A planned or deferred gift is a present commitment to make a gift in the future, either during your lifetime or pursuant to your will. Aside from assuring your favorite charities of a contribution, planned or deferred giving brings with it certain tax benefits. Charitable gifts made pursuant to your will reduce the amount of your estate that is subject to estate tax. Lifetime gifts have the same estate tax effect (by removing the assets from your estate), but also might offer a current income tax deduction. If you have property that has significantly appreciated in value but does not bring in current income, you may be able to use one of these techniques to convert it into an income-producing asset. Further, you will be able to avoid or defer the capital gains tax that would be due on its sale – all the while helping a charity.

Tip: Many variables affect the type of planned or deferred giving arrangement you choose, such as the amount of your income, the size of your estate and the type of asset transferred (e.g., cash, investments, business interests, real estate, retirement plan) and its appreciated value. Professional guidance is even more important here than in the garden-variety type of contribution program because these of the complexity of these gifts.

Types of Planned and Deferred Gifts

There are several types of planned and deferred gifts: (1) life insurance, (2) charitable remainder annuity trust, (3) charitable remainder unitrust, (4) charitable lead annuity trust, (5) charitable lead unitrust, (6) charitable gift annuity, (7) pooled income fund. These are discussed briefly below:

Life Insurance

You name a charity as a beneficiary of a life insurance policy. With some limitations, both the contribution of the policy itself and the continued payment of premiums may be income-tax deductible.

Charitable Remainder Annuity Trust

You transfer assets to a trust that pays a set amount each year to non-charitable beneficiaries (for example, to yourself or your children) for a fixed term or for the life or lives of the beneficiaries, after which time the remaining assets are distributed to one or more charitable organizations. You get an immediate income tax deduction for the value of the remainder interest that goes to the charity on the trust’s termination, even though you keep a life-income interest. In effect, you or your beneficiaries get current income for a specified period and the remainder goes to the charity.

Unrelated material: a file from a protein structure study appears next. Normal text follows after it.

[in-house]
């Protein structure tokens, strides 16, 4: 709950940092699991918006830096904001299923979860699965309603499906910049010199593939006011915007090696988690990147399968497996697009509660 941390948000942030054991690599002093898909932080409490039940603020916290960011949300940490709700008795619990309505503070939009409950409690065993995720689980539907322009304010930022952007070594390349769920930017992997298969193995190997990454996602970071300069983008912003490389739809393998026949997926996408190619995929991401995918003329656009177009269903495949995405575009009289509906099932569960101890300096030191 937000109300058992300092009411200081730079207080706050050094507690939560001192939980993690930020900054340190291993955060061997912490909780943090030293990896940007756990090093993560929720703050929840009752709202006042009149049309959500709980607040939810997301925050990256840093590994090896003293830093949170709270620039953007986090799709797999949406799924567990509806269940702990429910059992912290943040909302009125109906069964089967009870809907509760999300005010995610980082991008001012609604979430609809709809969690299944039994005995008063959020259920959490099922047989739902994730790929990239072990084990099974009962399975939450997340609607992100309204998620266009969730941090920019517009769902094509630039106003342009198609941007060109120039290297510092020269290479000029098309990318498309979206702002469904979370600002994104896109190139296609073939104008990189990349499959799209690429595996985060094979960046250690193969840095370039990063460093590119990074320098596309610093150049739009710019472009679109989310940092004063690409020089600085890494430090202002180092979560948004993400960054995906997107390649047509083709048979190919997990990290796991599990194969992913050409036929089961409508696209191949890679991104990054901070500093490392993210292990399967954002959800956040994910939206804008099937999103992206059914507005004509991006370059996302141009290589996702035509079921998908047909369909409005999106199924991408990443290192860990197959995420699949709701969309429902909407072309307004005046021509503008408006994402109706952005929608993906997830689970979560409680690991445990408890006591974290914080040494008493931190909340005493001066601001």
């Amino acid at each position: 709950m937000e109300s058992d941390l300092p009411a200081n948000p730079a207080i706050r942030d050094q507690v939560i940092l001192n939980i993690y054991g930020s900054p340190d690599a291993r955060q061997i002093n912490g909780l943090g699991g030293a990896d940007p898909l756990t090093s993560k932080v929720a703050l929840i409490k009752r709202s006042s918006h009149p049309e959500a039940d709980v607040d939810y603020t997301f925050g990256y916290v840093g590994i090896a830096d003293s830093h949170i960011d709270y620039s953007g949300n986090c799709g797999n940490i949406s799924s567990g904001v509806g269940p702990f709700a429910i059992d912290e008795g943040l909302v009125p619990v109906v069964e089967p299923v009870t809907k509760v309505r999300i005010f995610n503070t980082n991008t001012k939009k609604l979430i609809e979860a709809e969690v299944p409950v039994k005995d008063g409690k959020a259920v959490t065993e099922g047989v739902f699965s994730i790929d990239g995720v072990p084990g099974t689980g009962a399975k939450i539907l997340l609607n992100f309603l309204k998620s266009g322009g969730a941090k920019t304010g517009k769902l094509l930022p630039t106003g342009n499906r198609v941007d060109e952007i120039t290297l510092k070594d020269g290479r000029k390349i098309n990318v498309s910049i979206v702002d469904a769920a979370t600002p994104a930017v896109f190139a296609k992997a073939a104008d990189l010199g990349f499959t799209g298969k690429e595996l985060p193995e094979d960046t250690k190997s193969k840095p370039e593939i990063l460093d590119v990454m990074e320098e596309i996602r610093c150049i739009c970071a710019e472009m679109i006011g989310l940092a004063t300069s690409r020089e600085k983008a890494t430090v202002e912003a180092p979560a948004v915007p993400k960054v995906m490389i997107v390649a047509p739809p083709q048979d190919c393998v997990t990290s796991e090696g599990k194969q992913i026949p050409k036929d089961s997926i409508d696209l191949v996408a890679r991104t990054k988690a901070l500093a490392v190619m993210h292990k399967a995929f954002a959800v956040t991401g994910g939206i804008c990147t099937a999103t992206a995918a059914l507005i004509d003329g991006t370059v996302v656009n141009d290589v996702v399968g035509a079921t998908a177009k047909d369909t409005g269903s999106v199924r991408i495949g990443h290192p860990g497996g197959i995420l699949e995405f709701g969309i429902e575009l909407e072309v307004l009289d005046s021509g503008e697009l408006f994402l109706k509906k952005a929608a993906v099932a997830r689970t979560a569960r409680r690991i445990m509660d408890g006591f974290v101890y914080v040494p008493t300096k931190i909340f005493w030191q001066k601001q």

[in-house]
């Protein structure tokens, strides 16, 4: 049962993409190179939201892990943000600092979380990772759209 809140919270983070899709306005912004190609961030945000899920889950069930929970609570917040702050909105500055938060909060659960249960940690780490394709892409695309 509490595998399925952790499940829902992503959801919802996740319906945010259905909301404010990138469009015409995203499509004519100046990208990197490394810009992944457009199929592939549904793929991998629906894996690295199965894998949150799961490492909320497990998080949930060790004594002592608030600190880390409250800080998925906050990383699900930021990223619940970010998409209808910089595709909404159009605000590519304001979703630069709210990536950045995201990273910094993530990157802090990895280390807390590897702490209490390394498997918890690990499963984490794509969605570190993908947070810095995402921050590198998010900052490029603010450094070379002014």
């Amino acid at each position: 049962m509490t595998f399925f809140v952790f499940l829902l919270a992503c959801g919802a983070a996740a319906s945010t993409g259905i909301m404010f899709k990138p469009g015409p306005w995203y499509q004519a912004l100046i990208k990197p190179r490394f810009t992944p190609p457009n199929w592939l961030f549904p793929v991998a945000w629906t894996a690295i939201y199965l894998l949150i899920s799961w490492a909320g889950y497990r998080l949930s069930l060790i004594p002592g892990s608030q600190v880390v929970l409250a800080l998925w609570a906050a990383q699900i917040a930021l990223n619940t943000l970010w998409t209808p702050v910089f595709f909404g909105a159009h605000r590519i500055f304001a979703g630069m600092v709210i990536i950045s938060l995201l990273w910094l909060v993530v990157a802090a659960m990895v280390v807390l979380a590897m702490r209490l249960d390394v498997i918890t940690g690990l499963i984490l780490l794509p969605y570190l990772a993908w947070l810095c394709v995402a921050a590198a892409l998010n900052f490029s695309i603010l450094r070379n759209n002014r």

Charitable Remainder Unitrust

This is the same as the charitable remainder annuity trust, except the trust pays the actual income or a set percentage of the current value (rather than a set amount) of the trust’s assets each year to the non-charitable beneficiaries. Here, too, you or your beneficiaries get current income for a specified period and the remainder goes to the charity.

Charitable Lead Annuity Trust

You transfer assets to a trust that pays a set amount each year to charitable organizations for a fixed term or for the life of a named individual. At the termination of the trust, the remaining assets will be distributed to one or more non-charitable beneficiaries (for example, you or your children).

You get a deduction for the value of the annual payments to the charity. You may still be liable for tax on the income earned by the trust. You keep the ability to pass on most of your assets to your heirs. Unlike the two trusts above, the charity gets the current income for a specified period and your heirs get the remainder.

Charitable Lead Unitrust

This is the same as the lead annuity trust, except the trust pays the actual income or a set percentage of the current value (rather than a set amount) of the trust’s assets each year to the charities.

Here, too, the charity gets the current income for a specified period and your heirs get the remainder.

Charitable Gift Annuity

You and a charity have a contract in which you make a present gift to the charity and the charity pays a fixed amount each year for life to you or any other specified person. Your charitable deduction is the value of your gift minus the present value of your annuity.

Pooled Income Fund

You put funds into a pool that operates like a mutual fund but is controlled by a charity. You, or a designated beneficiary, get a share of the actual net income generated by the entire fund for life, after which your share of the assets is removed from the pooled fund and distributed to the charity. You get an immediate income tax deduction when you contribute the funds to the pool. The deduction is based on the value of the remainder interest.

Should You Make a Planned or Deferred Gift?

When determining whether to make a planned or deferred gift to a charity, ask whether you are ready to make a commitment to invest in a charitable organization. Keep in mind that despite the tax benefits, you will still be out-of-pocket after the deduction.

Some questions you should consider are:

  • Does the gift fit into your estate and family plan?
  • Is the charity viable, reputable, creditable, and reliable?
  • Do you wish to support its programs?

Government and Non-Profit Agencies

  • Most state governments regulate charitable organizations. To obtain information on these regulations, which vary from state to state, contact the appropriate government agency (usually a division of the Attorney General or the Secretary of State).